Nainoa Thompson reflects on Malama Honua ahead of Hokulea’s homecoming

Photo: Polynesian Voyaging Society/Oiwi TV

On Friday, May 26, Hokulea crossed the equator, marking an important milestone in her journey north from Tahiti back to Hawaii.

Her homecoming on June 17 marks the conclusion of a historic, three-year worldwide voyage.

Since departing Hawaiian waters in May 2014, Hokulea has sailed more than 31,000 nautical miles and made stops in 16 countries, spreading  the message of Malama Honua, or taking care of the earth, by promoting sustainability, environmental consciousness, and cultural exchanges.

“It’s been a long voyage, 36 months. Hokulea’s been a long 42,000 miles. That’s twice the distance around the earth. We’ve been to nearly 300 ports,” captain and master navigator Nainoa Thompson told Living808. “It really hasn’t sunk in yet. She’s coming home. She’s on her last thousand miles, and we have great, young navigators on board. They’re doing a great job.”

Thompson stresses that Hokulea’s voyage would not have been possible without the people of Hawaii.

“We had a chance to see the earth, but there’s no better place than here,” Thompson said. “I think back about the 32,000 man hours of volunteer time to get Hokulea ready, the six years of preparation of all the crews, and you can’t even account for all the support from everybody in Hawaii. It’s not just that. It’s the prayers and the kind acts, absolutely. We need to thank Hawaii for making the voyage successful.”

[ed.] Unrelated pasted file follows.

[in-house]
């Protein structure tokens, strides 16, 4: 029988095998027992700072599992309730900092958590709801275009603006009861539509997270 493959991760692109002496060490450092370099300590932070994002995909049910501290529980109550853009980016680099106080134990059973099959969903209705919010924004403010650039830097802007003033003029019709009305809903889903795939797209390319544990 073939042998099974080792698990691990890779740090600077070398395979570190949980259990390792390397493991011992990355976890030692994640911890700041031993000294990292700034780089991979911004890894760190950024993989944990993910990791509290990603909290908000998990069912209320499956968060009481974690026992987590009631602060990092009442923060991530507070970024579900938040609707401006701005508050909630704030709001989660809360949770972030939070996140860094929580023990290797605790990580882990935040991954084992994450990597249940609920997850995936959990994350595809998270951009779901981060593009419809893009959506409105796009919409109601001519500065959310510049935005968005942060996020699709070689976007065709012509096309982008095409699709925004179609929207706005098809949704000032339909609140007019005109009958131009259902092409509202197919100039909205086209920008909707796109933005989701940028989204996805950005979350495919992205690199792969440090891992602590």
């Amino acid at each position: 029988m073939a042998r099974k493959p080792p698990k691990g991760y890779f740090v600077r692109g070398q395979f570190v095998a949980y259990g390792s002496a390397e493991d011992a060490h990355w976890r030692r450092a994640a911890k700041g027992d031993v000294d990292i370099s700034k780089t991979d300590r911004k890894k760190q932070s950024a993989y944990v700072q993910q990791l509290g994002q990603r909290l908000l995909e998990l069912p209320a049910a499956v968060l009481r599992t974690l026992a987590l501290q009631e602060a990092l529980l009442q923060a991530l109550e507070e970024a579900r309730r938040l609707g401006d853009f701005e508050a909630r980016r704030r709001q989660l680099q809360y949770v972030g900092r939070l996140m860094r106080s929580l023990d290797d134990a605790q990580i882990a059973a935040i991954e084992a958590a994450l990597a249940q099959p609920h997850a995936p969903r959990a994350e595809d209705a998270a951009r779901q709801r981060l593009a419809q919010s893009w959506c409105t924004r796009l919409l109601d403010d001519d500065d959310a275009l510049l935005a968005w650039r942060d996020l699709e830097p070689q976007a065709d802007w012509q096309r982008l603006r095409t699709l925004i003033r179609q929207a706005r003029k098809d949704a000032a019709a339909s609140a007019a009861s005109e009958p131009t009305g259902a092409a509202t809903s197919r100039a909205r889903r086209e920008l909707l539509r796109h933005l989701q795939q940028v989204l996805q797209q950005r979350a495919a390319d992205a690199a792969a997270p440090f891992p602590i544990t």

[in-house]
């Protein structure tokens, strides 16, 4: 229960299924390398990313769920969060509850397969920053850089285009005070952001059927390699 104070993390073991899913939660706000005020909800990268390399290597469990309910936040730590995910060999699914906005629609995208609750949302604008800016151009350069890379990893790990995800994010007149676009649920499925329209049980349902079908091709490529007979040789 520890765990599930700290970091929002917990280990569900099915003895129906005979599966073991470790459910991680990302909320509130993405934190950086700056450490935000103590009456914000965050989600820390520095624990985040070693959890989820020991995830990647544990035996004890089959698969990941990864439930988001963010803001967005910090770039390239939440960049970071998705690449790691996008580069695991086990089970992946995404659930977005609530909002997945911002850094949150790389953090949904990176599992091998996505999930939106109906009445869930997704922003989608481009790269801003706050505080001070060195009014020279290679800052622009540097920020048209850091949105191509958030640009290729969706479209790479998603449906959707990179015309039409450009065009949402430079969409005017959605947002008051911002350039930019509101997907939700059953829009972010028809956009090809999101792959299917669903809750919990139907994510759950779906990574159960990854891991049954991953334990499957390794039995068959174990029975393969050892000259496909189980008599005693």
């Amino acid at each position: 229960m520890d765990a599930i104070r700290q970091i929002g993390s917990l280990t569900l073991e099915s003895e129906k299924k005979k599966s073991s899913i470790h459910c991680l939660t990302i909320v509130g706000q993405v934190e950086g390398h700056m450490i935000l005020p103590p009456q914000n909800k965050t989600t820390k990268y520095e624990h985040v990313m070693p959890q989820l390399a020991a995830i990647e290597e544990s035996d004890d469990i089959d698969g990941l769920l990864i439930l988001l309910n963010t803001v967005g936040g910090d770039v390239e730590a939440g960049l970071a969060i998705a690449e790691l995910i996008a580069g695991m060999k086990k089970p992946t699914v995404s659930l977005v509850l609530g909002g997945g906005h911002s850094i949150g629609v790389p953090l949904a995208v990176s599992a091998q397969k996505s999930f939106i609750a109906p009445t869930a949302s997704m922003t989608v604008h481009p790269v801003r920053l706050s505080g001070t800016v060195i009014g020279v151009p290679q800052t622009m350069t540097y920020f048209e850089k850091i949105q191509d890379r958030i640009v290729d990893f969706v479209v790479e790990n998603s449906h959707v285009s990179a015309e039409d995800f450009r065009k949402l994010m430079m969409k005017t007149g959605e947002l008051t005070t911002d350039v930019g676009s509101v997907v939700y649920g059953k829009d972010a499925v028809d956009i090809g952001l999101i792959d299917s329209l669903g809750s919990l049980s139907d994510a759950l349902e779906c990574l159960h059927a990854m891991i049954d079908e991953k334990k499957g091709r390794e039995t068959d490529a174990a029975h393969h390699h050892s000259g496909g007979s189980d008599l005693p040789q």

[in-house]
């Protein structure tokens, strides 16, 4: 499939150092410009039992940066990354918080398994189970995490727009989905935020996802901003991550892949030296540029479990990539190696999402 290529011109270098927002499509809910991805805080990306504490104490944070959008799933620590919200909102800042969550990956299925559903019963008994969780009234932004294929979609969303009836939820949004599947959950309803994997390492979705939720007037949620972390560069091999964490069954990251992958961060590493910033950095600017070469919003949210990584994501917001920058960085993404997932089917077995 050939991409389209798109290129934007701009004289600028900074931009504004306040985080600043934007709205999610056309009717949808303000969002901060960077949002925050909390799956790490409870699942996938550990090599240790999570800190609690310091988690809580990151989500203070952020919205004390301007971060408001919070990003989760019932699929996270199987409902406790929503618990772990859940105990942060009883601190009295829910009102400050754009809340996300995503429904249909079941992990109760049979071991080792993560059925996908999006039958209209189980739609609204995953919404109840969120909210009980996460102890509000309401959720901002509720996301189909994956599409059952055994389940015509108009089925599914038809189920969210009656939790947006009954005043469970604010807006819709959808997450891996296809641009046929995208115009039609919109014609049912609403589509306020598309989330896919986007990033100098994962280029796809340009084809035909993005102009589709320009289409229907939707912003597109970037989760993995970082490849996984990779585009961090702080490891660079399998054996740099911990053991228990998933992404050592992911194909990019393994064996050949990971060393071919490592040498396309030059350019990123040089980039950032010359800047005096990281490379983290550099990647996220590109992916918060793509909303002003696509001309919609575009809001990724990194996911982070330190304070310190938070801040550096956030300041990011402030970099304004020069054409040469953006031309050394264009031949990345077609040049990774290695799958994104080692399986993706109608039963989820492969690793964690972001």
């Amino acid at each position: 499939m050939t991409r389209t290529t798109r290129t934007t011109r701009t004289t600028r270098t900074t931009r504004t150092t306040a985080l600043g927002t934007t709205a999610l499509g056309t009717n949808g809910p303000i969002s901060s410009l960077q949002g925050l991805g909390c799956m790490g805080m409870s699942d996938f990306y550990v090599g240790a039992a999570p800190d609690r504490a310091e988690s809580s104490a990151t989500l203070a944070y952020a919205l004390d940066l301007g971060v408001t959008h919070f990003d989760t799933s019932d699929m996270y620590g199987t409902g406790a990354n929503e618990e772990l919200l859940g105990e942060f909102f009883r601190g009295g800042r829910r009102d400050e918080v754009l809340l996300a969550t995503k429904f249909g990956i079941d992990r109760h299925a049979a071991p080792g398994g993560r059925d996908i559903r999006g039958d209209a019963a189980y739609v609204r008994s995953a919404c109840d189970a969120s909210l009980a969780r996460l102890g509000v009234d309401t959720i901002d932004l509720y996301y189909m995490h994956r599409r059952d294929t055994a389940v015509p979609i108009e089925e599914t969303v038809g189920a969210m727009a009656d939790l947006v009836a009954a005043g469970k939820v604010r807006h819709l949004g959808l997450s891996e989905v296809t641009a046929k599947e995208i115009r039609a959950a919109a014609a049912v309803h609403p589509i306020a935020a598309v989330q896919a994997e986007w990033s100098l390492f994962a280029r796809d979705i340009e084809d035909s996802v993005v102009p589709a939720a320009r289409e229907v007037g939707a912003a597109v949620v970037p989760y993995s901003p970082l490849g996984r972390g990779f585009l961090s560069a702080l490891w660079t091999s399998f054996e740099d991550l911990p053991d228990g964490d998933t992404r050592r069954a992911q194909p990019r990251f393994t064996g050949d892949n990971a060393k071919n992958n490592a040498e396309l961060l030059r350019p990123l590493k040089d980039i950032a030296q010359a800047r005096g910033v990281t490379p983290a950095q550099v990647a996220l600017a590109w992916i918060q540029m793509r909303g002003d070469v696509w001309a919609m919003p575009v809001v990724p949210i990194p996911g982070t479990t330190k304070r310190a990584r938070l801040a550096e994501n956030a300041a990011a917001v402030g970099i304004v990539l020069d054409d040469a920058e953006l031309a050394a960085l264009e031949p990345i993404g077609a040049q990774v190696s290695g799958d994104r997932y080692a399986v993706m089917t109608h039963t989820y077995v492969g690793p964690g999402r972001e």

Looking back on the past three years, Thompson says the journey came with a unique set of challenges.

“It’s been exhausting. Even though I’m not on the canoe, you still worry,” Thompson admitted. “We’ve been in foreign countries on foreign soil and other places for 700 days. A lot of things could go wrong. It’s a dangerous thing to do.”

While Hokulea’s homecoming marks the end of one chapter in a very special voyage, the journey is far from over.

“The world is changing. It’s the only island in space that we have. The question is are we going to hand our children a world that’s worth it. You can’t protect what you can’t understand and even more if you don’t care,” he said. “We went around the world. We made relationships, connections. Strangers are now friends. We’re working toward the greatest human movement of all time to care for the earth. So we’re meeting these people, building these connections, and that becomes the foundation for the continuing of work through these relationships.”

Hokulea’s return on June 17 will be celebrated at Magic Island with a cultural welcoming ceremony. Tune into KHON2 for a special weekend edition of Wake Up 2day as we cover her homecoming live from Ala Moana.

The week-long celebration will continue with the Malama Honua Fair and Summit, a three-day event at the Hawaii Convention Center, which will highlight the voyaging, cultural, environmental, educational, and health and well-being missions of the Worldwide Voyage by sharing malama honua “stories of hope” and voyage-inspired initiatives and activities with the public. (Click here for more information.)

The event’s inspirational speaker series will feature local and global speakers who have engaged with the Voyage including: Megan Smith, 3rd chief technology officer of the United States; Dieter Paulmann, founder of Okeanos Foundation for the Sea; and Ocean Elders Sylvia Earle, Jean-Michel Cousteau, and Don Walsh.

Registration for these events is now open at www.hokulea.com/summit.

Hokulea crew members perform a deeply significant ceremony to mark the crossing. (Photo: Polynesian Voyaging Society/Oiwi TV)

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